Math

MathBusters!

MathBusters is a demonstration of mathematical concepts in the style of the TV show Myth Busters. MathBusters introduces topics such as logic, number theory, geometry, topology, sequences, and probability, and is designed to be both appealing and accessible to younger audiences. The presentation is audio/visual using PowerPoint slides, and relies on audience participation to solve the "math myths." Afterwards, students will be able to continue their explorations of these topics, either in the classroom or at home, by downloading the free software tools presented during the show, Logo, QGoo and Yafe. This presentation works best for upper elementary and middle school students.

Calculus Made Easy
Powers of 10 (from subatomic particles to the universe)


science outreachIn the "Identifying Rocks and Minerals" presentation, students learn a new skill and put it to immediate use.

Earth Science and Astronomy

Identifying Rocks and Minerals

We present a brief introduction to rocks and minerals, give students a handout depicting common rocks and minerals, and then allow the students to spend most of the period working in small groups to identify specimens with supervision and help as needed. Students learn to identify 15 rocks (covering igneous, sedimentary, and metamorphic) and 15 minerals (rock-forming, major sources of metals, and major sources of non-metals), with supervision and help as needed. We wrap up by discussing what the students have found and demonstrating particularly interesting specimens such as fluorescent rocks and rocks that float in water. This presentation supports the MCAS Science Frameworks requirements for rocks and minerals in elementary schools but can also be adapted for middle school students.

black holes class demoThe "Black Holes and Wormholes" slideshow is a basic explanation introducing relativity.

Black Holes and Wormholes

We give a nonmathematical introduction to special and general relativity using PowerPoint slides and video clips. This presentation is best for high school students.

Weather Forecasting DemoThe "Weather and Forecasting" presentation is as entertaining as it is informative.

 

Weather and Forecasting

Can you make lightning? How do tornadoes form? What causes fog? How does air pressure affect weather, and how can you measure it? We give demonstrations of these and other effects. This presentation supports the MCAS Science Frameworks requirements for weather in elementary schools but can also be adapted for middle school students.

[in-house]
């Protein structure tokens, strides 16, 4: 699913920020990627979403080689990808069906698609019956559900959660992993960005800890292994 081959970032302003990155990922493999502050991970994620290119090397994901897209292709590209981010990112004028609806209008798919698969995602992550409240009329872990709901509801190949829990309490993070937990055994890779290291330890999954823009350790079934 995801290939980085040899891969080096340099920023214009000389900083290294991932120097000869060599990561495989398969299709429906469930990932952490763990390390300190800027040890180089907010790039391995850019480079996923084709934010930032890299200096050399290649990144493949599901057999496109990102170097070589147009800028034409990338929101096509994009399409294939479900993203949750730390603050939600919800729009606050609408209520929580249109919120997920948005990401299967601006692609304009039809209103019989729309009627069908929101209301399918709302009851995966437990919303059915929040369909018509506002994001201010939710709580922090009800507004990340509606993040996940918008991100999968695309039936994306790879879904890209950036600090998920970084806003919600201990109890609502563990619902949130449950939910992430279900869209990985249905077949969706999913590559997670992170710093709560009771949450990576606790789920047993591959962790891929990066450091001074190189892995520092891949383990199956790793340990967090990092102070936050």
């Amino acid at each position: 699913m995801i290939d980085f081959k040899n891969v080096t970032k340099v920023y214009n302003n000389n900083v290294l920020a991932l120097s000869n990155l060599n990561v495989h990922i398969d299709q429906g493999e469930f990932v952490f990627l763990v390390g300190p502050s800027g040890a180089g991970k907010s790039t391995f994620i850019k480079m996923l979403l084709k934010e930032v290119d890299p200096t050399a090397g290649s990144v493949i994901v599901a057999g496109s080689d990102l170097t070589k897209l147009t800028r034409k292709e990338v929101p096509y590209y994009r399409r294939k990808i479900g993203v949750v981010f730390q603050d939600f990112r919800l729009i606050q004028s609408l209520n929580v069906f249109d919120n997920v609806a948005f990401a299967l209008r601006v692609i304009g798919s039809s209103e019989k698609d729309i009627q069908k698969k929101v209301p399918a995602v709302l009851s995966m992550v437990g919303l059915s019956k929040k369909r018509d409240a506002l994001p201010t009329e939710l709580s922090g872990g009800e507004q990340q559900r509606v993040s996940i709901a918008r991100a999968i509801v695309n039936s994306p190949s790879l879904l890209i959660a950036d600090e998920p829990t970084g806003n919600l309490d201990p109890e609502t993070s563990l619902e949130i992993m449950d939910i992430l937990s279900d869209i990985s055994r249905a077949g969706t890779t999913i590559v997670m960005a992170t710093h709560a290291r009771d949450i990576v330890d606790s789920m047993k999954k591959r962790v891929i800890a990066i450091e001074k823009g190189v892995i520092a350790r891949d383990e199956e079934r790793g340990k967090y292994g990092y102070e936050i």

From the Big Bang to Now

This presentation covers the history of the universe, over 13 billion years, within one class period, using PowerPoint slides with diagrams and video clips. The presentation discusses the Big Bang, expansion of the universe, formation of elements, galaxy formation, and the origin of the sun, earth, and rest of the solar system. This talk supports the MCAS Science Frameworks requirements for the origin and evolution of the universe for high schools, but it can also be adapted for middle schools.

Solar System

What space probes have visited the planets and other objects in our solar system, and what have we learned?  How do rocks on the moon and Mars compare to those found on earth?  How much damage can a meteorite do when it hits the earth?  Would you like to hold a real meteorite—something that has drifted through space for millions of years—in your hand?  Our tour of the solar system uses PowerPoint slides, DVD clips, demonstrations, and hands-on activities, and it can be adapted to elementary, middle, and high schools.

Earth's Interior and Plate Tectonics
Global Warming
Water and Soil Testing
Astronomy and Telescopes
Terraforming for Tots


Forms of Energy DemoThe "Forms of Energy" demonstration offers many types of hands-on activities for students.

Physics

Forms of Energy

In this guided, hands-on lab activity, students test radiometers, drinking bird toys, windup toys, electric circuits, balloons, and other simple items to explore the different forms of energy and how one form of energy can be converted into another form. This presentation supports the MCAS Science Frameworks requirements for forms of energy in elementary and middle schools.

Heat and Thermodynamics

What is heat? How is it measured? How is it transferred from one object to another? How can it be used to run an engine? How can you keep heat out of your house during the summer and keep heat in during the winter? This presentation supports the MCAS Science Frameworks requirements for heat energy and heat transfer in middle schools and technology and engineering in high schools.

Sound Waves and Acoustics

What are sound waves? How does sound travel? Is there sound in space? Why do different musical notes or different musical instruments sound the way they do? Can a laser "record" sound? Find out how human vocal chords work and use our software to transform your voice to male, female, child, or adult! This presentation supports the MCAS Science Frameworks requirements for sound and waves and can be adapted for elementary, middle, or high school students.

Optics and Lasers

How can you bend light? What are lasers good for? Why is the sky blue? What are fiber optics? What can a Slinky teach you about polarization? This presentation demonstrates the properties of optics, lasers, and light. It supports the MCAS Science Frameworks requirements for light and electromagnetic radiation and can be adapted for elementary, middle, or high school students.

Newton's Laws
Simple Machines
Gyroscopes
Infrared Imaging
Quantum Physics
Antimatter

 

Electricity and Magnetism Demo